Arbinder Singh Dugal, ASD
“Sea bass hardly takes any time at all to cook once it’s been filleted, although tilapia, haddock and cod are the simplest to get right at home. I like to cook sea bass over charcoal with lots of bold Indian flavours, like curry leaves and black pepper to bring out the flavour. For this reason, white fish also tastes great in a Goan fish curry made with plenty of ginger, tamarind and coriander. Just be sure to make the sauce first so you don’t overcook the fish. For something a little more classic, you can serve it with saffron, curry powder and mussels, a classic French sauce call mouclade.”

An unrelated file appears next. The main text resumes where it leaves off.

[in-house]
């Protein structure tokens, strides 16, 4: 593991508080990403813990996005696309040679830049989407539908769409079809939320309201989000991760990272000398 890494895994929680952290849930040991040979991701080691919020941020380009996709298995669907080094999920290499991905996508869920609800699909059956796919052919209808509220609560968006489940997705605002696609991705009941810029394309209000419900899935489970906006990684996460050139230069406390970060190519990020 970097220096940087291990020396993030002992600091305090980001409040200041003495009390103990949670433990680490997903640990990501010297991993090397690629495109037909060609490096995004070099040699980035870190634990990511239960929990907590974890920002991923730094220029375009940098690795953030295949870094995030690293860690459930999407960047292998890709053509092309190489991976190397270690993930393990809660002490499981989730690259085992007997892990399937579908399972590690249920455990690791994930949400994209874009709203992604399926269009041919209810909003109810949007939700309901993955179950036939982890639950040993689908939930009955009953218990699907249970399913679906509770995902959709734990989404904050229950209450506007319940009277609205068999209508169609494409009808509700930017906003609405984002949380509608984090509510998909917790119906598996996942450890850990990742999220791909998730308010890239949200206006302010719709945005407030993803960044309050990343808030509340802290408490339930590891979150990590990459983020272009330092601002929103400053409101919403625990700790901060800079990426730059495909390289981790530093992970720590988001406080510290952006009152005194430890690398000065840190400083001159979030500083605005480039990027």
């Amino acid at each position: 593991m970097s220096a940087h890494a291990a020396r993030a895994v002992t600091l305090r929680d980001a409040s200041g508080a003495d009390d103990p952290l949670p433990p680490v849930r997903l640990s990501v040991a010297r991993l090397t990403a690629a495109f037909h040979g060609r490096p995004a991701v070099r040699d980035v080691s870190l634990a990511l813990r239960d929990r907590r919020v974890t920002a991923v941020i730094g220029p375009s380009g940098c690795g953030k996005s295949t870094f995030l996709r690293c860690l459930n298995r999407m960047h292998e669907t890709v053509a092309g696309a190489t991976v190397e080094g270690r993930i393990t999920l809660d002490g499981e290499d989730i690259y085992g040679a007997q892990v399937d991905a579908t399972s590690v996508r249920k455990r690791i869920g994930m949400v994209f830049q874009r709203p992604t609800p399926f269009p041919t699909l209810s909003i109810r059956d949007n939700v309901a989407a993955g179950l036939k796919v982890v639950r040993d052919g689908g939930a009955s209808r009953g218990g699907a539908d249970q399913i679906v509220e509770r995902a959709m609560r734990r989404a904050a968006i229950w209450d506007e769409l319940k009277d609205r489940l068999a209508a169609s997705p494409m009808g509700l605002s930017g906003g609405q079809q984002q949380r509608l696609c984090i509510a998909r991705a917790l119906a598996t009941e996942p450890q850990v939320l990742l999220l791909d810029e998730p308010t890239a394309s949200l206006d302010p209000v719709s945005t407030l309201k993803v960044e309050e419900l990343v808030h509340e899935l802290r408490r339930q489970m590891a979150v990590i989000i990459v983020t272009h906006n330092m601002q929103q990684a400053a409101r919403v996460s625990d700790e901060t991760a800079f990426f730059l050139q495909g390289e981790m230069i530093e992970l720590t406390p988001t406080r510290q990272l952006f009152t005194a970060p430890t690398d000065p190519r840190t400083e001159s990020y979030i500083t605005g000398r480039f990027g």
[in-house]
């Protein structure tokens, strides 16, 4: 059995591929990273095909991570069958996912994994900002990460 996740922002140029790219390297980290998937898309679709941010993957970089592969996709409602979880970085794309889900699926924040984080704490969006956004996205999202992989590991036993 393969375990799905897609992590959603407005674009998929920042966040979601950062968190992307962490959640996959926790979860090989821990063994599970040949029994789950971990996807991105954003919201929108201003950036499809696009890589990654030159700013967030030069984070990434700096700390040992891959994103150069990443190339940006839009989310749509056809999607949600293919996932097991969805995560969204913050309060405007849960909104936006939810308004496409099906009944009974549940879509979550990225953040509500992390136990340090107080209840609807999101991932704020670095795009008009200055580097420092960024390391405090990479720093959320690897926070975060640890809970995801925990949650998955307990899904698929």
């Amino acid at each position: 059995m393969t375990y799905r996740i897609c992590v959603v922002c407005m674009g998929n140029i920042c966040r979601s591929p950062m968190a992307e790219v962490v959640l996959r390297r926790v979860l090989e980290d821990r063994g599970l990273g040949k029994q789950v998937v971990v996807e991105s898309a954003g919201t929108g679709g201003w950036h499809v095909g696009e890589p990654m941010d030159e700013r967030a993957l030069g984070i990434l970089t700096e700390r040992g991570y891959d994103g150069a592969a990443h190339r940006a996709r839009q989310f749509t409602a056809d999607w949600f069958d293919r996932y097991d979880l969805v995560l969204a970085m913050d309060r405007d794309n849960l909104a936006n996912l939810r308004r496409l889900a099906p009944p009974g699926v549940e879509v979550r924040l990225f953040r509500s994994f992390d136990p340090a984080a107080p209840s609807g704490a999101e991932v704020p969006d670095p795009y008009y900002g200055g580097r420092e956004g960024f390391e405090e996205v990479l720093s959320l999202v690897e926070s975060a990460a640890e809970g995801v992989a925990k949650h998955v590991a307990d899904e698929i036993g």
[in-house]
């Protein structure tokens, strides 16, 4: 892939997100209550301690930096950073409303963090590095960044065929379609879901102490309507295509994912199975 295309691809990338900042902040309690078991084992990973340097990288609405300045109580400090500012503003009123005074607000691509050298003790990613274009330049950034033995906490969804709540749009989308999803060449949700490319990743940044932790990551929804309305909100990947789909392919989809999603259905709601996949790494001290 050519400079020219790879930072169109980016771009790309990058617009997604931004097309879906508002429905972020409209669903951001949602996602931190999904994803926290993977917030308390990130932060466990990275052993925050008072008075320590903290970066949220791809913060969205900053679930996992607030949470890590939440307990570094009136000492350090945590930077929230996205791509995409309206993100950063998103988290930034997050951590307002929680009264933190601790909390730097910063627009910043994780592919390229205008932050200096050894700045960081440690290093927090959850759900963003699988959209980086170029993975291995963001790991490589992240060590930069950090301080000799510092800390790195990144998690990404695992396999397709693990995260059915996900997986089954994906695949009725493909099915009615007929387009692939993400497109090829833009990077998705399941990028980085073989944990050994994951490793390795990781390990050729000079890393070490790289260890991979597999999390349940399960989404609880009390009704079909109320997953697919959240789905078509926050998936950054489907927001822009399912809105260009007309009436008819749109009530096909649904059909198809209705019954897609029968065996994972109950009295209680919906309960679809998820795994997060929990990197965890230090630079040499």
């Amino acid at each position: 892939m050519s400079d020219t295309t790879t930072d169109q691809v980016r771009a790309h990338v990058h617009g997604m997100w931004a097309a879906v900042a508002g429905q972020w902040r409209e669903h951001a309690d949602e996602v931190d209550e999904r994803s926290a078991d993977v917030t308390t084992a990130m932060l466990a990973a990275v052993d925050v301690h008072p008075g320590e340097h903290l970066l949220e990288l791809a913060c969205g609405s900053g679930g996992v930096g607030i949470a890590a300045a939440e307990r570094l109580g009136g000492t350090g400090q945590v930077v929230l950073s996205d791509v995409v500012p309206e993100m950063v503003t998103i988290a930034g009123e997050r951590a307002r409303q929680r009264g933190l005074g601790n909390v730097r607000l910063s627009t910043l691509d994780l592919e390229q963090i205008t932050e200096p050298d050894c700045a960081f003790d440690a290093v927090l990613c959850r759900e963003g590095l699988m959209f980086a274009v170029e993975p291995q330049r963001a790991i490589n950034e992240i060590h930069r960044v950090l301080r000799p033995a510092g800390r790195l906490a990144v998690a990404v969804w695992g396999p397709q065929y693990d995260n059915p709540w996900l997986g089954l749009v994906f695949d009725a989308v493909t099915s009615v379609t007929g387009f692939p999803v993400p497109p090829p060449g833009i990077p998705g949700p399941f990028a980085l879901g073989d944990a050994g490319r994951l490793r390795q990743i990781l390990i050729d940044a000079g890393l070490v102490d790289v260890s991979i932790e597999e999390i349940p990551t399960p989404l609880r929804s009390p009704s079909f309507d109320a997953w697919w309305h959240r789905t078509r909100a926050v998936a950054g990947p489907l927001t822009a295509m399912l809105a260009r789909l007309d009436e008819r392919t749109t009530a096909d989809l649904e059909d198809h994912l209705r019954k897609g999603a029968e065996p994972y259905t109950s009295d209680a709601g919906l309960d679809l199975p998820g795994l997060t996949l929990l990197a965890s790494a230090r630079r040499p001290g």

Monika Linton, Brindisa
“Salt cod is my favourite fish to cook at home. While it’s known to everyone in Spain, it’s not widely used here in the UK, as some people are put off by what’s actually quite a straightforward preparation process. One day before cooking, desalt the cod by rinsing the fillets well under running water – you can remove quite a bit of salt at this initial stage. Place it in a bowl with plenty of cold water to soak it, and then place in the fridge. Change the water two or three times during this process to get rid of the excess salt; it’s important to use cold water and to keep it in the fridge, as you are removing the preservative qualities. When it’s ready to cook, it tasted delicious in a stew with chickpeas. Fry each fillet into an olive oil pan skin-side down. Add sofrito sauce, water and cook it for two minutes. If it gets too thick, add some more water. Simmer for a few more minutes to allow the flavours to blend, then stir in a few handfuls of spinach to finish and serve.”